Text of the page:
Bacteria are starting to eat plastic


Plastic washed ashore in Bali/Anadolu Agency/Getty

Microbes in oceans and soils across the globe are evolving to eat plastic, according to a study.

The research scanned more than 200m genes found in DNA samples taken from the environment and found 30,000 different enzymes that could degrade 10 different types of plastic…

The study is the first large-scale global assessment of the plastic-degrading potential of bacteria and found that one in four of the organisms analysed carried a suitable enzyme. The researchers found that the number and type of enzymes they discovered matched the amount and type of plastic pollution in different locations…

The explosion of plastic production in the past 70 years, from 2m tonnes to 380m tonnes a year, had given microbes time to evolve to deal with plastic, the researchers said. The study, published in the journal Microbial Ecology, started by compiling a dataset of 95 microbial enzymes already known to degrade plastic, often found in bacteria in rubbish dumps and similar places rife with plastic…

Nearly 60% of the new enzymes did not fit into any known enzyme classes, the scientists said, suggesting these molecules degrade plastics in ways that were previously unknown.

So, is this good news or bad news? Or is it just “news”? There are scary bits in the article; but, on the whole, I think we may be onto something useful.

A milky sea of luminous bacteria

“The whole appearance of the ocean was like a plain covered with snow. There was scarce a cloud in the heavens, yet the sky … appeared as black as if a storm was raging. The scene was one of awful grandeur, the sea having turned to phosphorus, and the heavens being hung in blackness, and the stars going out, seemed to indicate that all nature was preparing for that last grand conflagration which we are taught to believe is to annihilate this material world.”
– Captain Kingman of the American clipper ship Shooting Star, offshore of Java, Indonesia, 1854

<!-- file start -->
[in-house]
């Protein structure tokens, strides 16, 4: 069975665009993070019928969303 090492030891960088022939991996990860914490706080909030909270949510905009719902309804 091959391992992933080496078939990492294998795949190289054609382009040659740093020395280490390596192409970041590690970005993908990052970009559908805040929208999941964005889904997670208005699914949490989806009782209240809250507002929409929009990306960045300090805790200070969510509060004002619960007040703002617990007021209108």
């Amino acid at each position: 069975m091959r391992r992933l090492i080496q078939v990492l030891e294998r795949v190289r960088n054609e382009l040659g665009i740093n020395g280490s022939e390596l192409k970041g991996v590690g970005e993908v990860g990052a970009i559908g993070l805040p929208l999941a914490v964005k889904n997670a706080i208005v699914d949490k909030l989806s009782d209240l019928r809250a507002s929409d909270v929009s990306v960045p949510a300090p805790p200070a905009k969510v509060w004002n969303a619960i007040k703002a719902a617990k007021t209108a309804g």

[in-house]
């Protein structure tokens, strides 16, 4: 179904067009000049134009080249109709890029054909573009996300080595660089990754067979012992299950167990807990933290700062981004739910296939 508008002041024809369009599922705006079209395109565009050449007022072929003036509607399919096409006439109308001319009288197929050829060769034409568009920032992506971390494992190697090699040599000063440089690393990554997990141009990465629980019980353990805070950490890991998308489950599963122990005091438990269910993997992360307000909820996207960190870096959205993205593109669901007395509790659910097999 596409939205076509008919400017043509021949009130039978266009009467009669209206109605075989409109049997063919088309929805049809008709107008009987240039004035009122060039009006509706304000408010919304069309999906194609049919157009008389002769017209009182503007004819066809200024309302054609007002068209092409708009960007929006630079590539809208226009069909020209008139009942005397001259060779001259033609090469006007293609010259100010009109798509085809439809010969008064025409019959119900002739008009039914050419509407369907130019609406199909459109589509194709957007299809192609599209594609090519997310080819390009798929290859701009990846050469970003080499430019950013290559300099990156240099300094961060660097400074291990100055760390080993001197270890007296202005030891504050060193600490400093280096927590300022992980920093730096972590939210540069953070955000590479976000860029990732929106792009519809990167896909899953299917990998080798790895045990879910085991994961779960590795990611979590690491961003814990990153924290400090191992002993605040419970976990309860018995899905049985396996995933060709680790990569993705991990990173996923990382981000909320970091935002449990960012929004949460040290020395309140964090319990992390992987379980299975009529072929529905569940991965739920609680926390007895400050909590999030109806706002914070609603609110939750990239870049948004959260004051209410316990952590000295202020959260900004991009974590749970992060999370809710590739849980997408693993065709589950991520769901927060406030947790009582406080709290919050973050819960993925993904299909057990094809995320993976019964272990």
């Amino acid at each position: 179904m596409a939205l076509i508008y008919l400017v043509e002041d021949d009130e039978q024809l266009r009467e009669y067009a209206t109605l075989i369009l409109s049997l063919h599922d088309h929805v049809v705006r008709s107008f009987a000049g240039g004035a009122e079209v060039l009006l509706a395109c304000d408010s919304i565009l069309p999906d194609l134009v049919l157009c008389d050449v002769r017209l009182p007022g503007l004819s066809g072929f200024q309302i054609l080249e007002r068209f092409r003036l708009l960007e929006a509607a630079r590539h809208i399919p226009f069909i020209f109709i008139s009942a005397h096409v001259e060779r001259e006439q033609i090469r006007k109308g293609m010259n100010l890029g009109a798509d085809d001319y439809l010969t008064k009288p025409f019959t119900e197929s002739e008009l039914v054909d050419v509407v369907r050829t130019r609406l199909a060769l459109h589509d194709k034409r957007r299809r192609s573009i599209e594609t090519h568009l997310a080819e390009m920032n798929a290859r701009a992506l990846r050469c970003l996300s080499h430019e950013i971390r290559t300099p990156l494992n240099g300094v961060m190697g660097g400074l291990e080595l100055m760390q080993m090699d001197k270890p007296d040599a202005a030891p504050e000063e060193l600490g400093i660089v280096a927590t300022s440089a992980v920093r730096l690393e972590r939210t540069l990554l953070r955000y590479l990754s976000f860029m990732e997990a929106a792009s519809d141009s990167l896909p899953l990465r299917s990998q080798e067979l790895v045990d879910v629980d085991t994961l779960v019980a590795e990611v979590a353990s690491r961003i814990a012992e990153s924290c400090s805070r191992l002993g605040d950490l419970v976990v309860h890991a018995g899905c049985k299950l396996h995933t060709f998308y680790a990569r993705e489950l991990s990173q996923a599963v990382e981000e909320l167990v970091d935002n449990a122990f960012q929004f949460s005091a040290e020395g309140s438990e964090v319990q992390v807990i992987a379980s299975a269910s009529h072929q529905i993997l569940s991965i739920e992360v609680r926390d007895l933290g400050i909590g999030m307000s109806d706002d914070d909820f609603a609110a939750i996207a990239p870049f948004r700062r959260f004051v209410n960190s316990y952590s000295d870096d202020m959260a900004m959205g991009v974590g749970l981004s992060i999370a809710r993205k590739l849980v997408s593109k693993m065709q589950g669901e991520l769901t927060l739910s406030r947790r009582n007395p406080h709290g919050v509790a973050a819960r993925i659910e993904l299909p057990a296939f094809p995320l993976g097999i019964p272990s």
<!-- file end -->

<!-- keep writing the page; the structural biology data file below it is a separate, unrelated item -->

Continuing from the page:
For centuries, sailors have been reporting strange encounters like the one above. These events are called milky seas. They are a rare nocturnal phenomenon in which the ocean’s surface emits a steady bright glow. They can cover thousands of square miles and, thanks to the colorful accounts of 19th-century mariners like Capt. Kingman, milky seas are a well-known part of maritime folklore. But because of their remote and elusive nature, they are extremely difficult to study and so remain more a part of that folklore than of science…

Via a state-of-the-art generation of satellites, my colleagues and I have developed a new way to detect milky seas. Using this technique, we aim to learn about these luminous waters remotely and guide research vessels to them so that we can begin to reconcile the surreal tales with scientific understanding.

An article by Professor Steven D. Miller, Colorado State University, filled with wonder and knowledge.

Swallow “bacteria on a chip” — diagnose gastrointestinal ailments

❝ MIT researchers have built an ingestible sensor equipped with genetically engineered bacteria that can diagnose bleeding in the stomach or other gastrointestinal problems.

This “bacteria-on-a-chip” approach combines sensors made from living cells with ultra-low-power electronics that convert the bacterial response into a wireless signal that can be read by a smartphone…

❝ In the past decade, synthetic biologists have made great strides in engineering bacteria to respond to stimuli such as environmental pollutants or markers of disease. These bacteria can be designed to produce outputs such as light when they detect the target stimulus, but specialized lab equipment is usually required to measure this response.